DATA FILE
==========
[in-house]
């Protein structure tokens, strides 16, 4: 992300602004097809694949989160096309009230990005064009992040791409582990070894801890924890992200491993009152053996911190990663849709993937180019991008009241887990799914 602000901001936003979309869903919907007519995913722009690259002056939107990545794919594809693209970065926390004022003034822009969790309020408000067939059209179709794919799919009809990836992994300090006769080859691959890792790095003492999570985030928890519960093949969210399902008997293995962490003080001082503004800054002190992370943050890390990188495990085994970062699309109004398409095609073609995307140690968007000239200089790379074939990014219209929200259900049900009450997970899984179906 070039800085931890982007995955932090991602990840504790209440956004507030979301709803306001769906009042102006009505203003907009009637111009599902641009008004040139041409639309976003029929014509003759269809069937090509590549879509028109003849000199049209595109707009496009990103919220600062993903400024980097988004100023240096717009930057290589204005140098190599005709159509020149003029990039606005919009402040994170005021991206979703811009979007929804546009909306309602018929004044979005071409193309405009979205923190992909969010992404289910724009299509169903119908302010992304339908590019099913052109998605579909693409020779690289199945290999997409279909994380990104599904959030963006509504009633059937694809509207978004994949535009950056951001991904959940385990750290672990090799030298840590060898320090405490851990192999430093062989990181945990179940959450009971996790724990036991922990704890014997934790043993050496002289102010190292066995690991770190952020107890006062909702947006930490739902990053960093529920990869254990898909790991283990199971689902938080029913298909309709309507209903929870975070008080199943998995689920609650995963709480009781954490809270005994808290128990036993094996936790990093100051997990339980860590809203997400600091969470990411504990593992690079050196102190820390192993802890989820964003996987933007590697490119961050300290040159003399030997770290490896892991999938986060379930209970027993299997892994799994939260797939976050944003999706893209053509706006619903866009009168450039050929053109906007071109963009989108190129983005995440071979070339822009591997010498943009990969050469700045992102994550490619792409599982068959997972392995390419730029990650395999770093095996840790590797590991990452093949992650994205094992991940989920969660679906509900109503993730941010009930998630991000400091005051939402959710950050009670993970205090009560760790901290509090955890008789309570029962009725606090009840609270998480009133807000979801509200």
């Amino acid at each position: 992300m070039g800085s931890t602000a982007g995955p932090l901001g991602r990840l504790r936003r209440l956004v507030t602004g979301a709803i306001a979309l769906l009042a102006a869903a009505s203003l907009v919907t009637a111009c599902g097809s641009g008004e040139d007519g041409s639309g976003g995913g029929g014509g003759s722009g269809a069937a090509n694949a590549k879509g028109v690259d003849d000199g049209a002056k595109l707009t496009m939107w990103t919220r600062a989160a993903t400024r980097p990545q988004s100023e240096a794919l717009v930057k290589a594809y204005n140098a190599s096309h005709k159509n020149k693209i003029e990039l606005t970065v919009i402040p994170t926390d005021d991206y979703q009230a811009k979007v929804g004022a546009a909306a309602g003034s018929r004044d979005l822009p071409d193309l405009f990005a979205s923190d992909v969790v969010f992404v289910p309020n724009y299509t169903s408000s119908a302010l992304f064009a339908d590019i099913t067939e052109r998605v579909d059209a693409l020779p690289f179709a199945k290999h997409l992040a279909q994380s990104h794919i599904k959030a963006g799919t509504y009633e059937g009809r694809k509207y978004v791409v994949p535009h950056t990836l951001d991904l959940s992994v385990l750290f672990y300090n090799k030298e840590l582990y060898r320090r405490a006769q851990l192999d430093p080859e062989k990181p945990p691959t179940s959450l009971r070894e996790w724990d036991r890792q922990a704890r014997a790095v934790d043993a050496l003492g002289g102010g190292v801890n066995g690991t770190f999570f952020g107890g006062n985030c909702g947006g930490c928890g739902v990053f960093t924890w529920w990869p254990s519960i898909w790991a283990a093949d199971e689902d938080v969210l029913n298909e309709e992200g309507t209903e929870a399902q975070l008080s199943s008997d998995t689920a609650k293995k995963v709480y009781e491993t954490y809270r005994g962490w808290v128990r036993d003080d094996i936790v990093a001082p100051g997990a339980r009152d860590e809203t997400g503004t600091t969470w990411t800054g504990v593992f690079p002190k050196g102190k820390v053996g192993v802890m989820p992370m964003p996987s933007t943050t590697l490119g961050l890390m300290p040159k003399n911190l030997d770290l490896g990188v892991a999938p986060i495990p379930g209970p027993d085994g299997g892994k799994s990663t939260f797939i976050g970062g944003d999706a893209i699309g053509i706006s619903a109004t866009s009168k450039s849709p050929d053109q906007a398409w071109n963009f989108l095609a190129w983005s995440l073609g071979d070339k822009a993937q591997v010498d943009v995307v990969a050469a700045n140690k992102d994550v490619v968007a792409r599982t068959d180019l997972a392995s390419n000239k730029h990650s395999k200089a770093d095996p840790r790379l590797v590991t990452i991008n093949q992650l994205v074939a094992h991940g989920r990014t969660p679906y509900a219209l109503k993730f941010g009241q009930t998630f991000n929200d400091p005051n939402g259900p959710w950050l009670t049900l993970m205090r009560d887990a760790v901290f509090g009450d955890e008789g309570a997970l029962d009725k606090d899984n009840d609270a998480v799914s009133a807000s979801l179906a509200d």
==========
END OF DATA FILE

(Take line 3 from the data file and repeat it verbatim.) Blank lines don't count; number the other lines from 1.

């Amino acid at each position: 992300m070039g800085s931890t602000a982007g995955p932090l901001g991602r990840l504790r936003r209440l956004v507030t602004g979301a709803i306001a979309l769906l009042a102006a869903a009505s203003l907009v919907t009637a111009c599902g097809s641009g008004e040139d007519g041409s639309g976003g995913g029929g014509g003759s722009g269809a069937a090509n694949a590549k879509g028109v690259d003849d000199g049209a002056k595109l707009t496009m939107w990103t919220r600062a989160a993903t400024r980097p990545q988004s100023e240096a794919l717009v930057k290589a594809y204005n140098a190599s096309h005709k159509n020149k693209i003029e990039l606005t970065v919009i402040p994170t926390d005021d991206y979703q009230a811009k979007v929804g004022a546009a909306a309602g003034s018929r004044d979005l822009p071409d193309l405009f990005a979205s923190d992909v969790v969010f992404v289910p309020n724009y299509t169903s408000s119908a302010l992304f064009a339908d590019i099913t067939e052109r998605v579909d059209a693409l020779p690289f179709a199945k290999h997409l992040a279909q994380s990104h794919i599904k959030a963006g799919t509504y009633e059937g009809r694809k509207y978004v791409v994949p535009h950056t990836l951001d991904l959940s992994v385990l750290f672990y300090n090799k030298e840590l582990y060898r320090r405490a006769q851990l192999d430093p080859e062989k990181p945990p691959t179940s959450l009971r070894e996790w724990d036991r890792q922990a704890r014997a790095v934790d043993a050496l003492g002289g102010g190292v801890n066995g690991t770190f999570f952020g107890g006062n985030c909702g947006g930490c928890g739902v990053f960093t924890w529920w990869p254990s519960i898909w790991a283990a093949d199971e689902d938080v969210l029913n298909e309709e992200g309507t209903e929870a399902q975070l008080s199943s008997d998995t689920a609650k293995k995963v709480y009781e491993t954490y809270r005994g962490w808290v128990r036993d003080d094996i936790v990093a001082p100051g997990a339980r009152d860590e809203t997400g503004t600091t969470w990411t800054g504990v593992f690079p002190k050196g102190k820390v053996g192993v802890m989820p992370m964003p996987s933007t943050t590697l490119g961050l890390m300290p040159k003399n911190l030997d770290l490896g990188v892991a999938p986060i495990p379930g209970p027993d085994g299997g892994k799994s990663t939260f797939i976050g970062g944003d999706a893209i699309g053509i706006s619903a109004t866009s009168k450039s849709p050929d053109q906007a398409w071109n963009f989108l095609a190129w983005s995440l073609g071979d070339k822009a993937q591997v010498d943009v995307v990969a050469a700045n140690k992102d994550v490619v968007a792409r599982t068959d180019l997972a392995s390419n000239k730029h990650s395999k200089a770093d095996p840790r790379l590797v590991t990452i991008n093949q992650l994205v074939a094992h991940g989920r990014t969660p679906y509900a219209l109503k993730f941010g009241q009930t998630f991000n929200d400091p005051n939402g259900p959710w950050l009670t049900l993970m205090r009560d887990a760790v901290f509090g009450d955890e008789g309570a997970l029962d009725k606090d899984n009840d609270a998480v799914s009133a807000s979801l179906a509200d």